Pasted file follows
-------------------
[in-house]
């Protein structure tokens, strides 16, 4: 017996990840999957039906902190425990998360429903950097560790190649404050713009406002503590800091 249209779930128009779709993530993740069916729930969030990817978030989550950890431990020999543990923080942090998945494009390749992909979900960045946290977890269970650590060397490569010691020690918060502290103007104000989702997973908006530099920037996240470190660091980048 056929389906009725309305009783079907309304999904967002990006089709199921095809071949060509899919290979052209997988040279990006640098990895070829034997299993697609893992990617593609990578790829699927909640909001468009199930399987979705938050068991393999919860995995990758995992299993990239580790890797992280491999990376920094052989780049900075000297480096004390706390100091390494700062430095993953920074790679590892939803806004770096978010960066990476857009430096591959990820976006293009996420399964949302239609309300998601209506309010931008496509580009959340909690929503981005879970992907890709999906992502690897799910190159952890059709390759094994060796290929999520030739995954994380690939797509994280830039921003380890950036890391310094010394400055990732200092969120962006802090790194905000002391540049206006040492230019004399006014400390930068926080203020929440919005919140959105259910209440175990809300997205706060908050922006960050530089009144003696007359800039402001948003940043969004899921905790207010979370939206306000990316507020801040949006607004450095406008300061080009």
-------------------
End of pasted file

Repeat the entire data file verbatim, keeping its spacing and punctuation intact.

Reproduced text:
[in-house]
């Protein structure tokens, strides 16, 4: 017996990840999957039906902190425990998360429903950097560790190649404050713009406002503590800091 249209779930128009779709993530993740069916729930969030990817978030989550950890431990020999543990923080942090998945494009390749992909979900960045946290977890269970650590060397490569010691020690918060502290103007104000989702997973908006530099920037996240470190660091980048 056929389906009725309305009783079907309304999904967002990006089709199921095809071949060509899919290979052209997988040279990006640098990895070829034997299993697609893992990617593609990578790829699927909640909001468009199930399987979705938050068991393999919860995995990758995992299993990239580790890797992280491999990376920094052989780049900075000297480096004390706390100091390494700062430095993953920074790679590892939803806004770096978010960066990476857009430096591959990820976006293009996420399964949302239609309300998601209506309010931008496509580009959340909690929503981005879970992907890709999906992502690897799910190159952890059709390759094994060796290929999520030739995954994380690939797509994280830039921003380890950036890391310094010394400055990732200092969120962006802090790194905000002391540049206006040492230019004399006014400390930068926080203020929440919005919140959105259910209440175990809300997205706060908050922006960050530089009144003696007359800039402001948003940043969004899921905790207010979370939206306000990316507020801040949006607004450095406008300061080009």